18. China-based fabless IC firms have managed to become world-class chipmakers following 10 years of technology advancement, and they are now technologically on a par with global peers, according to Roger Luo, president of TSMC Nanjing. Luo said that 12 out of the world’s top-50 IC design houses come from China, while speaking at the 2018 IC Summit held September 19 in Nanjing and jointly hosted by Tsinghua Unigroup and its subsidiary UNISOC Communications. Luo disclosed that besides ever-increasing investment in R&D on advanced foundry and packaging processes, TSMC has earmarked US$10 billion per year for capacity expansion to provide sufficient foundry capacity for key customers including UNISOC Communications. Sharing his observation about China’s IC design industry over the past decade, Luo said that the country’s IC design revenues already increased to US$8 billion in 2012 for an 11% global market share. Along with the revenue expansion, China IC design technology has also advanced significantly. While still using 0.13-micron process in 2007 against the most-advanced 65nm process available then, China chip designers already advanced to 40nm in 2012, compared with the mainstream 28nm then. This means that China had narrowed its technological gap to one generation from two generations during the five-year period, Luo said.

    Reply
  19. China-based fabless IC firms have managed to become world-class chipmakers following 10 years of technology advancement and they are now technologically on a par with global peers according to Roger Luo president of TSMC Nanjing.Luo said that 12 out of the world’s top-50 IC design houses come from China while speaking at the 2018 IC Summit held September 19 in Nanjing and jointly hosted by Tsinghua Unigroup and its subsidiary UNISOC Communications.Luo disclosed that besides ever-increasing investment in R&D on advanced foundry and packaging processes TSMC has earmarked US$10 billion per year for capacity expansion to provide sufficient foundry capacity for key customers including UNISOC Communications.Sharing his observation about China’s IC design industry over the past decade Luo said that the country’s IC design revenues already increased to US$8 billion in 2012 for an 11{22800fc54956079738b58e74e4dcd846757aa319aad70fcf90c97a58f3119a12} global market share.Along with the revenue expansion China IC design technology has also advanced significantly. While still using 0.13-micron process in 2007 against the most-advanced 65nm process available then China chip designers already advanced to 40nm in 2012 compared with the mainstream 28nm then. This means that China had narrowed its technological gap to one generation from two generations during the five-year period Luo said.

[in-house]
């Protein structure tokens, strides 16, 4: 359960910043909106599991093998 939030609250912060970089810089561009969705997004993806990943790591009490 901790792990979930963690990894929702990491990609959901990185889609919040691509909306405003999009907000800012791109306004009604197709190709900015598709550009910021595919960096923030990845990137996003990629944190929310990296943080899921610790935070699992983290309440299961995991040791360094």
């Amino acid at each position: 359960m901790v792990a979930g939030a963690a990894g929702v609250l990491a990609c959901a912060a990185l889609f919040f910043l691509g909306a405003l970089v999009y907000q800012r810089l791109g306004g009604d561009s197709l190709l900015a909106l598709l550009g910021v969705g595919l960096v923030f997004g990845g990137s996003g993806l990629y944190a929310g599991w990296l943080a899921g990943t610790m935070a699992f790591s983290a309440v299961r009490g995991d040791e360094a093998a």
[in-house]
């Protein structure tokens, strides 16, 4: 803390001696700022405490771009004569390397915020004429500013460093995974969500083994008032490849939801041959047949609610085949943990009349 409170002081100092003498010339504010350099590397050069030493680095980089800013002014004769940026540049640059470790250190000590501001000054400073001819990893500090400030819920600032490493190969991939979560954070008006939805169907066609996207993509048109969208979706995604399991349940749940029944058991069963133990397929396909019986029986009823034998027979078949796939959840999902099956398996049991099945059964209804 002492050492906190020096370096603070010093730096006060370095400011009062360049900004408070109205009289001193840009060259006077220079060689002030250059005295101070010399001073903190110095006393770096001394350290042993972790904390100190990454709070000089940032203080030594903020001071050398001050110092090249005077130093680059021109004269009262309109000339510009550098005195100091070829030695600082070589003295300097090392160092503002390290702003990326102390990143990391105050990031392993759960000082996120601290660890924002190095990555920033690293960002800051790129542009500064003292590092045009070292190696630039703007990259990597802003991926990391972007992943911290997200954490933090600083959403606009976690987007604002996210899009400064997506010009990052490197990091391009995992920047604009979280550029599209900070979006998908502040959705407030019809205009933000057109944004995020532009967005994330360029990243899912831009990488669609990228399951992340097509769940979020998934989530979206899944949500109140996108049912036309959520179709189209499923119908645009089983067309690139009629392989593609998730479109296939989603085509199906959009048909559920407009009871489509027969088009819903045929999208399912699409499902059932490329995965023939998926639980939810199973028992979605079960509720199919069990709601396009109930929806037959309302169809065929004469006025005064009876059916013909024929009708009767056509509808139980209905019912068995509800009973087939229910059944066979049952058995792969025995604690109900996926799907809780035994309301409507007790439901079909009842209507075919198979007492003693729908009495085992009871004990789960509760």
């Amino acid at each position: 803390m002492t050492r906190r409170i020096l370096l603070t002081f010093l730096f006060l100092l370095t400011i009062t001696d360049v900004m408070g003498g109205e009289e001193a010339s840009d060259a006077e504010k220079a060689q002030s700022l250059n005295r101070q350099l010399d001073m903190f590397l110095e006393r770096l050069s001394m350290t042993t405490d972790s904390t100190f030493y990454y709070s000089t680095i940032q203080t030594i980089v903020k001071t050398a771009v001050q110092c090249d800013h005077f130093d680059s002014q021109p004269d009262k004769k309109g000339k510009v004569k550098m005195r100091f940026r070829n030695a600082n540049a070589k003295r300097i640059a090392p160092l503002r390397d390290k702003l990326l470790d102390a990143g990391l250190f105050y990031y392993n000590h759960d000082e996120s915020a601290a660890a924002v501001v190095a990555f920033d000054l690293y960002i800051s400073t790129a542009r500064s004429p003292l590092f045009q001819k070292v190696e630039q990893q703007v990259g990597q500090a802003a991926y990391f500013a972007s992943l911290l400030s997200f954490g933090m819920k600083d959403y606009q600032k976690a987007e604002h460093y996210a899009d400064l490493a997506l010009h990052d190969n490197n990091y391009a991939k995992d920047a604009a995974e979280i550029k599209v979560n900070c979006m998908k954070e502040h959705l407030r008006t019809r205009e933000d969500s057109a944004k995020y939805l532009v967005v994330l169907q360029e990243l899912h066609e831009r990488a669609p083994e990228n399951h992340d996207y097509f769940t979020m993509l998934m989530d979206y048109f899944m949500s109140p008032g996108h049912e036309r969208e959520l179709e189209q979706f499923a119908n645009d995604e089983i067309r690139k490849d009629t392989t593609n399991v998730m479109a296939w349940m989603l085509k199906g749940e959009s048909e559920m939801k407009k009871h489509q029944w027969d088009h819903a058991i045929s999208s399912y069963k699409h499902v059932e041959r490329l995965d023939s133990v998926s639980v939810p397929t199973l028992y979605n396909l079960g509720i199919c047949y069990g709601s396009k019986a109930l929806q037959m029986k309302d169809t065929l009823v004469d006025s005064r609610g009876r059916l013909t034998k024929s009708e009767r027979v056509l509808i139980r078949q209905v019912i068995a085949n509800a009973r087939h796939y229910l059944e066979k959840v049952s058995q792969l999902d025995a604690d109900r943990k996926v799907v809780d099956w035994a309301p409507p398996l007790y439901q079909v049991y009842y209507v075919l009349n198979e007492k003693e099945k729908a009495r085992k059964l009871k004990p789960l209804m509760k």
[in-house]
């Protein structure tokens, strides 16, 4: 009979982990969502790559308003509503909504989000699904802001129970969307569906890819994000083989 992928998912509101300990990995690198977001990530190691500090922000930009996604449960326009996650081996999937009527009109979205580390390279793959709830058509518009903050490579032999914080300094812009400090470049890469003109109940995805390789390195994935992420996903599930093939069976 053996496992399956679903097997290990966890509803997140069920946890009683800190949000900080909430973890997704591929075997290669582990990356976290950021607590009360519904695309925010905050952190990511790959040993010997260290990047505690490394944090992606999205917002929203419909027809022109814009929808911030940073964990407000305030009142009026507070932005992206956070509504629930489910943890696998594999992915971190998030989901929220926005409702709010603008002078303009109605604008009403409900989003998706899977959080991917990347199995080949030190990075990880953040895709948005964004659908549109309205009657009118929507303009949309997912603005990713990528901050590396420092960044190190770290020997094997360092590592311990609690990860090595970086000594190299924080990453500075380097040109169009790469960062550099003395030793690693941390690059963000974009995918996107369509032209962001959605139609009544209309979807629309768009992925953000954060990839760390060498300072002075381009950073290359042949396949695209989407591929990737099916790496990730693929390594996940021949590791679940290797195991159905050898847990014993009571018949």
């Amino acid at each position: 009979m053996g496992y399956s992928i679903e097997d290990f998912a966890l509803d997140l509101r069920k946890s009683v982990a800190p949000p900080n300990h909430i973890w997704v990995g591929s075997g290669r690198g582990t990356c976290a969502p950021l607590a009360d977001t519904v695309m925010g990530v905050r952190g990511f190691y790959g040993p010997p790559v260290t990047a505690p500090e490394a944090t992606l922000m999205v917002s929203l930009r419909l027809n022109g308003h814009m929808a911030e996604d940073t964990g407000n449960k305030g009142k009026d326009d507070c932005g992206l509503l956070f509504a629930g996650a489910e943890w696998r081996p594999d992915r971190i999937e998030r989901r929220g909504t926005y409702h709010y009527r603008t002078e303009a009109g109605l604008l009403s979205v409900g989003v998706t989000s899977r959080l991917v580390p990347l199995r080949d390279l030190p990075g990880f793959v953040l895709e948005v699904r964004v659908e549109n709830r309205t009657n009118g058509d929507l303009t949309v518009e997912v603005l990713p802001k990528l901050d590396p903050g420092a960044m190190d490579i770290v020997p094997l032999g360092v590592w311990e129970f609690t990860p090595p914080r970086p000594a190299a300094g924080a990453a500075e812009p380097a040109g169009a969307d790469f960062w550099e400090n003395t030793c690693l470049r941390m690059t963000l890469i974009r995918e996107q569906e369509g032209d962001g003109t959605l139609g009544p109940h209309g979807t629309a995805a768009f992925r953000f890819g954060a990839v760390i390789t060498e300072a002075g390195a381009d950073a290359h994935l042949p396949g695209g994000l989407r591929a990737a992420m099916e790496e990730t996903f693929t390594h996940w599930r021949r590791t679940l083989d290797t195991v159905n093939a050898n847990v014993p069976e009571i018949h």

Reply